Mendel the Chassid and Norman and the Dog


         


 
 
 
 

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Does Norman have a Soul?

By William Rabinowitz

    Ever since I was a kid, in the last century as my grandchildren like to remind me, I have always had a dog. It is hard to imagine life without a chewing, barking, pooping, loving four legged companion. It also seemed a strange question to me, does Norman have a soul? The question was asked, seriously, by a dear non- tribal friend. Actually, I had never thought much of, do dogs have souls, except to think, of course. Does Norman have a Soul? That is a real question. Do dogs have souls? I assumed, of course.
    "I assume"…. how often have I heard the definition of I assume, "to make an ass out you and me."

    Menachem Mendel Meyer sat quietly in my living room. He twisted his payyot listening to my question. His eyes smiled. Menachem, or Mendel as he prefers to be called, is a very close personal friend. We met awhile back when he was just transplanted to the second fastest growing Jewish community in America, Boynton Beach, Florida, by his Rebbe's strong admonition to leave Brooklyn, as soon as possible, because of his debilitating arthritis.

    I'm not sure what prompted me to talk to him, certainly no one else did. There was this strange appellation, something out of hundreds of years ago from Jewry's European past sitting in the Starbucks on Congress Avenue next to the Vitamins R'Us super store. I had stopped off for a Mocha Java Grande with extra Mocha and cinnamon. To be sure and stick to my diet I threw in two Nutra-sweets. He was sipping a glass of water from a plastic cup at a corner table. Sweat visibly thickened through his white long sleeve shirt buttoned at the collar. He had a long black coat, a bit dirty and flayed at the hem that touched the floor. His oversized black felt hat, with the extra large firm brim, lay on the table. His full grey flecked beard wiggled whenever his hand nervously readjusted his black yarmulke. Mendel's large gentle eyes cried his tired confusion. He was out of his element. It was 82 degrees outside, very bright and humid.

    We are two Jews from the same and different worlds. Yet we became close, each respecting the other. I welcomed him into my secular Jewish life and helped him get settled with a home and a job. Mendel welcomed me into his world where God and the living world are one. For the first time, since I virtually flunked out of the Yeshiva so many years ago, God was no longer so remote. It was Norman that brought us even closer. Norman is my little Cock- a- Tzu dog, a mix of miniature cocker spaniel and Shih Tzu. His breed name sounds like a chicken sneezing.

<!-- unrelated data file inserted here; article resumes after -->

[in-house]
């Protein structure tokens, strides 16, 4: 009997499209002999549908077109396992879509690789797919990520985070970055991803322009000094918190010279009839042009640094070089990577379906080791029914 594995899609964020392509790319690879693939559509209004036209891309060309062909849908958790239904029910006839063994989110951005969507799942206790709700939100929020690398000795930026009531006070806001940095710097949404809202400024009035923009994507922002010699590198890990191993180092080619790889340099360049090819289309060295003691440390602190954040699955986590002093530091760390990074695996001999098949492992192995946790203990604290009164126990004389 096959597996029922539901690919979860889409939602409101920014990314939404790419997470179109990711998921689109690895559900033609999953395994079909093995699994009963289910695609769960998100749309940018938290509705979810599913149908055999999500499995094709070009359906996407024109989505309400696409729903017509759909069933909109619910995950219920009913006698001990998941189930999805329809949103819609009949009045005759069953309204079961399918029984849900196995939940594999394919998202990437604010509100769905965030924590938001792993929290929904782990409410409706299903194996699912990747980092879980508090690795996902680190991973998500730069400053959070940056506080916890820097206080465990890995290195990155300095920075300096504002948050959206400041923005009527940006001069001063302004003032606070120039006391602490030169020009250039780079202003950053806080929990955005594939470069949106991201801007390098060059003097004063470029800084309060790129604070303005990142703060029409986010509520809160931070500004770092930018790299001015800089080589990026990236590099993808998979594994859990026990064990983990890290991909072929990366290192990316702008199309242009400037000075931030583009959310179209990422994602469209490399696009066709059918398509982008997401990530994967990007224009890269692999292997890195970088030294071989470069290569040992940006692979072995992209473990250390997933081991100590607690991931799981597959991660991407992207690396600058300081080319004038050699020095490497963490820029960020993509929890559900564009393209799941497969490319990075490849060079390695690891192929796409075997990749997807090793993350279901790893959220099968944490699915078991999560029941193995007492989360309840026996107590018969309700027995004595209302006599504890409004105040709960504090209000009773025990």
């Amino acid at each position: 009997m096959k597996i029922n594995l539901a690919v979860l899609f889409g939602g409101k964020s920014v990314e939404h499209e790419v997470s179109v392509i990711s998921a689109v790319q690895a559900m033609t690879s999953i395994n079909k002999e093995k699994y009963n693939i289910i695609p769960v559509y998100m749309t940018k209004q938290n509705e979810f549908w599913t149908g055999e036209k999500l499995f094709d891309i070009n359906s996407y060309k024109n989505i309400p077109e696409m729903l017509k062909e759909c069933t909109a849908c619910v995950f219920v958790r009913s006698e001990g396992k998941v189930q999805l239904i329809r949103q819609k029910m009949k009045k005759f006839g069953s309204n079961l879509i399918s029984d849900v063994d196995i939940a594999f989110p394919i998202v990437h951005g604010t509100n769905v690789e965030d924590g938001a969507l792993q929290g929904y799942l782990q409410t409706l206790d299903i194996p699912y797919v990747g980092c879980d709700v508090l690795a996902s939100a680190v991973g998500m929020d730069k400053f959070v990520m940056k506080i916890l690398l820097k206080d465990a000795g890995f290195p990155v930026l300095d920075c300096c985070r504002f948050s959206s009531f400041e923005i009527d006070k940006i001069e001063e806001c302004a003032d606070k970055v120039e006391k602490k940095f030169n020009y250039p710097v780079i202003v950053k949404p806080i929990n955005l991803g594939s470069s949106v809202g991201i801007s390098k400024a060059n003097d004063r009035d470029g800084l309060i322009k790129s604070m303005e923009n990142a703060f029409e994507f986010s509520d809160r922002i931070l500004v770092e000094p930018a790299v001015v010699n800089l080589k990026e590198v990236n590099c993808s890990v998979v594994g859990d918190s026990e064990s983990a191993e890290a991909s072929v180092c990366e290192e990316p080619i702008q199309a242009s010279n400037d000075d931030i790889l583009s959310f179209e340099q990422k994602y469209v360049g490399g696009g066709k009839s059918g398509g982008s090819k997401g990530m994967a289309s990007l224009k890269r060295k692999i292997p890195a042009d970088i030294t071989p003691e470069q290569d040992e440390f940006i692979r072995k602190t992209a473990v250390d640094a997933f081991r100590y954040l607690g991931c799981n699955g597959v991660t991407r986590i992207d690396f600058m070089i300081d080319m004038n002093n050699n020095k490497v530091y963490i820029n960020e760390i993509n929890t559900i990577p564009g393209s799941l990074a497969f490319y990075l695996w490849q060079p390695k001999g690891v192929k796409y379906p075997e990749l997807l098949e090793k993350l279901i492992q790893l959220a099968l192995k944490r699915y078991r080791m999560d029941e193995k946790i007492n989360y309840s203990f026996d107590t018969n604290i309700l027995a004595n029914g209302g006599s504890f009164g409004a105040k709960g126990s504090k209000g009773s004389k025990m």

"Mendel," I asked, "What is a soul?"

    He stopped twisting his long hanging payyot and smiled before he answered.

    "There is a long Kabbalistic understanding of the soul" he said. Then he looked serious.

    "A soul is like a chain with one end linked into the brain and the other to a certain spiritual source. There are five levels of the soul like the five links in a chain, each one parallel to the spiritual sphere where it exists. However, we only relate to the three bottom links as we have no understanding about the two top ones. The three are 1) Nefesh 2) Ruach 3) Neshama. The nefesh is the spiritual existence which resides in the body and keeps the physical metabolism working and the person alive. The ruach is a connection between the neshama and the nefesh. It is the cause of feelings and personal qualities. The neshama is the spiritual existence which pulls the man towards G-d, to the performance of good deeds, to be pious and humble and to seek knowledge and achievement in spiritual fields. It resides around the head.